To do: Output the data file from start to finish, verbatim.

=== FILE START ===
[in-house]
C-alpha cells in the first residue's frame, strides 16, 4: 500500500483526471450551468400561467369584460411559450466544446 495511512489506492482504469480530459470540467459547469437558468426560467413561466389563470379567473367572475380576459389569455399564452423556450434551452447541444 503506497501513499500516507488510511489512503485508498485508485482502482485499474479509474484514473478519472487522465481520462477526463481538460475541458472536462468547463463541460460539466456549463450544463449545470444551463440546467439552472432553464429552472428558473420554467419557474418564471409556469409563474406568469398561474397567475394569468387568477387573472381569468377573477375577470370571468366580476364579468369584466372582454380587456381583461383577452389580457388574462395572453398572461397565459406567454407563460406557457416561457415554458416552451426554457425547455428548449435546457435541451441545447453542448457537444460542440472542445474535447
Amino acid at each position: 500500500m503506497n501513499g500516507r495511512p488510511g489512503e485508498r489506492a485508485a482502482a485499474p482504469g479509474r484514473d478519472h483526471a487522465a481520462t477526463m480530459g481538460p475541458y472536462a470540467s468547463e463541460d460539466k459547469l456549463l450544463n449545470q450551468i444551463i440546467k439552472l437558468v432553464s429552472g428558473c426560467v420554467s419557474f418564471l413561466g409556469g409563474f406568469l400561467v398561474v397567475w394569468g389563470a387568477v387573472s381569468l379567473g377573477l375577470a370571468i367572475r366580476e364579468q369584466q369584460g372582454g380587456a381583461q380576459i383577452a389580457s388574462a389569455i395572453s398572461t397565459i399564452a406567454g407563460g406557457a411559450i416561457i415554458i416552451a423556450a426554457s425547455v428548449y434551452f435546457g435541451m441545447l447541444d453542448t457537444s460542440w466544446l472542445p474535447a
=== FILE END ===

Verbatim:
[in-house]
C-alpha cells in the first residue's frame, strides 16, 4: 500500500483526471450551468400561467369584460411559450466544446 495511512489506492482504469480530459470540467459547469437558468426560467413561466389563470379567473367572475380576459389569455399564452423556450434551452447541444 503506497501513499500516507488510511489512503485508498485508485482502482485499474479509474484514473478519472487522465481520462477526463481538460475541458472536462468547463463541460460539466456549463450544463449545470444551463440546467439552472432553464429552472428558473420554467419557474418564471409556469409563474406568469398561474397567475394569468387568477387573472381569468377573477375577470370571468366580476364579468369584466372582454380587456381583461383577452389580457388574462395572453398572461397565459406567454407563460406557457416561457415554458416552451426554457425547455428548449435546457435541451441545447453542448457537444460542440472542445474535447
Amino acid at each position: 500500500m503506497n501513499g500516507r495511512p488510511g489512503e485508498r489506492a485508485a482502482a485499474p482504469g479509474r484514473d478519472h483526471a487522465a481520462t477526463m480530459g481538460p475541458y472536462a470540467s468547463e463541460d460539466k459547469l456549463l450544463n449545470q450551468i444551463i440546467k439552472l437558468v432553464s429552472g428558473c426560467v420554467s419557474f418564471l413561466g409556469g409563474f406568469l400561467v398561474v397567475w394569468g389563470a387568477v387573472s381569468l379567473g377573477l375577470a370571468i367572475r366580476e364579468q369584466q369584460g372582454g380587456a381583461q380576459i383577452a389580457s388574462a389569455i395572453s398572461t397565459i399564452a406567454g407563460g406557457a411559450i416561457i415554458i416552451a423556450a426554457s425547455v428548449y434551452f435546457g435541451m441545447l447541444d453542448t457537444s460542440w466544446l472542445p474535447a